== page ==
A FAT LITTLE GIRL
is fourteen and she has stopped drinking soda and juice because they bloat you. She always takes the stairs. She fidgets when she has to sit still. Whenever she goes out for ice cream, she leaves half at the bottom - but someone else always leaves more and she feels like she’s falling. She pretends to like salad more than she does. She feels eyes burrowing through her body while she eats lunch. Kate Moss tells her nothing tastes as good as skinny feels, but she just feels like she is wilting.
A FAT LITTLE GIRL
is fifteen the first time her father says “you’re getting gaunt.” She rolls her eyes. She eats one meal a day but thinks she stays the same size. Every time she picks up a brownie she thinks of the people she sees on t.v. and every time she has cake, she thinks of the one million magazine articles on restricting calories. She used to have no idea a flat stomach was supposed to be beautiful until she saw advice on how to achieve it. She cuts back on everything. She controls. They tell her she’s getting too thin but she doesn’t believe it.
A FAT LITTLE GIRL
is sixteen and tearing herself into shreds in order for a thigh gap big enough to hush the screams in her head. She doesn’t “indulge,” ever. She can’t go out with friends, they expect her to eat. She damns her sweet tooth directly to hell. It’s coffee for breakfast and tea for lunch and if there’s dance that evening, two cups of water and then maybe an apple. She lies all the time until she thinks the words will rot her teeth. She dreams about food when she sleeps. Her aunt begs her to eat anything, even just a small cookie. They say, “One bite won’t make you fat, will it, darling?”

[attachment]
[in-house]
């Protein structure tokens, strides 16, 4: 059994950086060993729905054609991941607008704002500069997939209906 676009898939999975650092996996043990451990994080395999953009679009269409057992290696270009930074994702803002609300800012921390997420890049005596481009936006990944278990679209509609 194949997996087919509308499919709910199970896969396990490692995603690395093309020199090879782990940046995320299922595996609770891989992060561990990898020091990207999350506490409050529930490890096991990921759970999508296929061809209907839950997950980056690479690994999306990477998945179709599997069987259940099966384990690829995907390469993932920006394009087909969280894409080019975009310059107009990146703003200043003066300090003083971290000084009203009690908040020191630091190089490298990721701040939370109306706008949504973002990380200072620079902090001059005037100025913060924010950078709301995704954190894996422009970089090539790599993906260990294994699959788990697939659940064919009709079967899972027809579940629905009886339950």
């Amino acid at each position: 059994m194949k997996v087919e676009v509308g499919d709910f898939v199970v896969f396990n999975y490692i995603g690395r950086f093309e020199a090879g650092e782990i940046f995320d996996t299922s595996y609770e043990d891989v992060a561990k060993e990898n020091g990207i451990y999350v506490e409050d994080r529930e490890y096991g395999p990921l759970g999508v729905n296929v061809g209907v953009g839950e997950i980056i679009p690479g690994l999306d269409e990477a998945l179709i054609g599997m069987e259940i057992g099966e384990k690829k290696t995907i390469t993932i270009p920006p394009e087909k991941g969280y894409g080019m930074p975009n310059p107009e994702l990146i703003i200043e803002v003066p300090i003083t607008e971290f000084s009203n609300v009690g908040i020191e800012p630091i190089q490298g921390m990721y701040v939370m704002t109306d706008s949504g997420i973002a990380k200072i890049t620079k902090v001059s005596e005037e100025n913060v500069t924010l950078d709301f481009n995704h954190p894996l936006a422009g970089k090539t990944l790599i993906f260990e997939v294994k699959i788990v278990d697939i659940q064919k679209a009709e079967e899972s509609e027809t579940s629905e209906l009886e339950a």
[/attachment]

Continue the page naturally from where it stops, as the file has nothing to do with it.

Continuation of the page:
A FAT LITTLE GIRL
is seventeen and too sick to go to prom because she can’t stand up for very long. She thinks she wouldn’t look good in a dress anyway. Her nails are blue and not because they are painted. Her hair is too thin to do anything with. She’s tired all the time and always distracted. She once absently mentions the caloric value of grapes to the boy she is with and he looks at her like she’s gone insane and in that moment she realizes most people don’t have numbers constantly scrolling in their heads. She swallows hard and tries to figure out where it all went wrong, why more than a granola bar for a meal makes her feel sick, why she tastes disease and courts with death. She misses sleep. She misses being able to dream. She misses being herself instead of just being empty.
A FAT LITTLE GIRL
is twenty and writes poetry and is a healthy weight and still fights down the voices every single day. She puts food in her mouth and sometimes cries about it but more and more often feels good, feels balanced. Her cheeks are pink and they are chubby and soft and no longer growing slight fur. Her hair is long and it is beautiful. She still picks herself apart in the mirror, but she’s starting to get better about it. She wears the dress she likes even if it only fits her in a large and she doesn’t feel like a failure for it. She is falling in love with the fat on her hips.
She is eating out with friends and not worrying about finding the lowest calorie item on the menu when she hears a mother tell her four year old daughter “You can’t have ice cream, we just had dinner.
You don’t want to end up as a fat little girl.”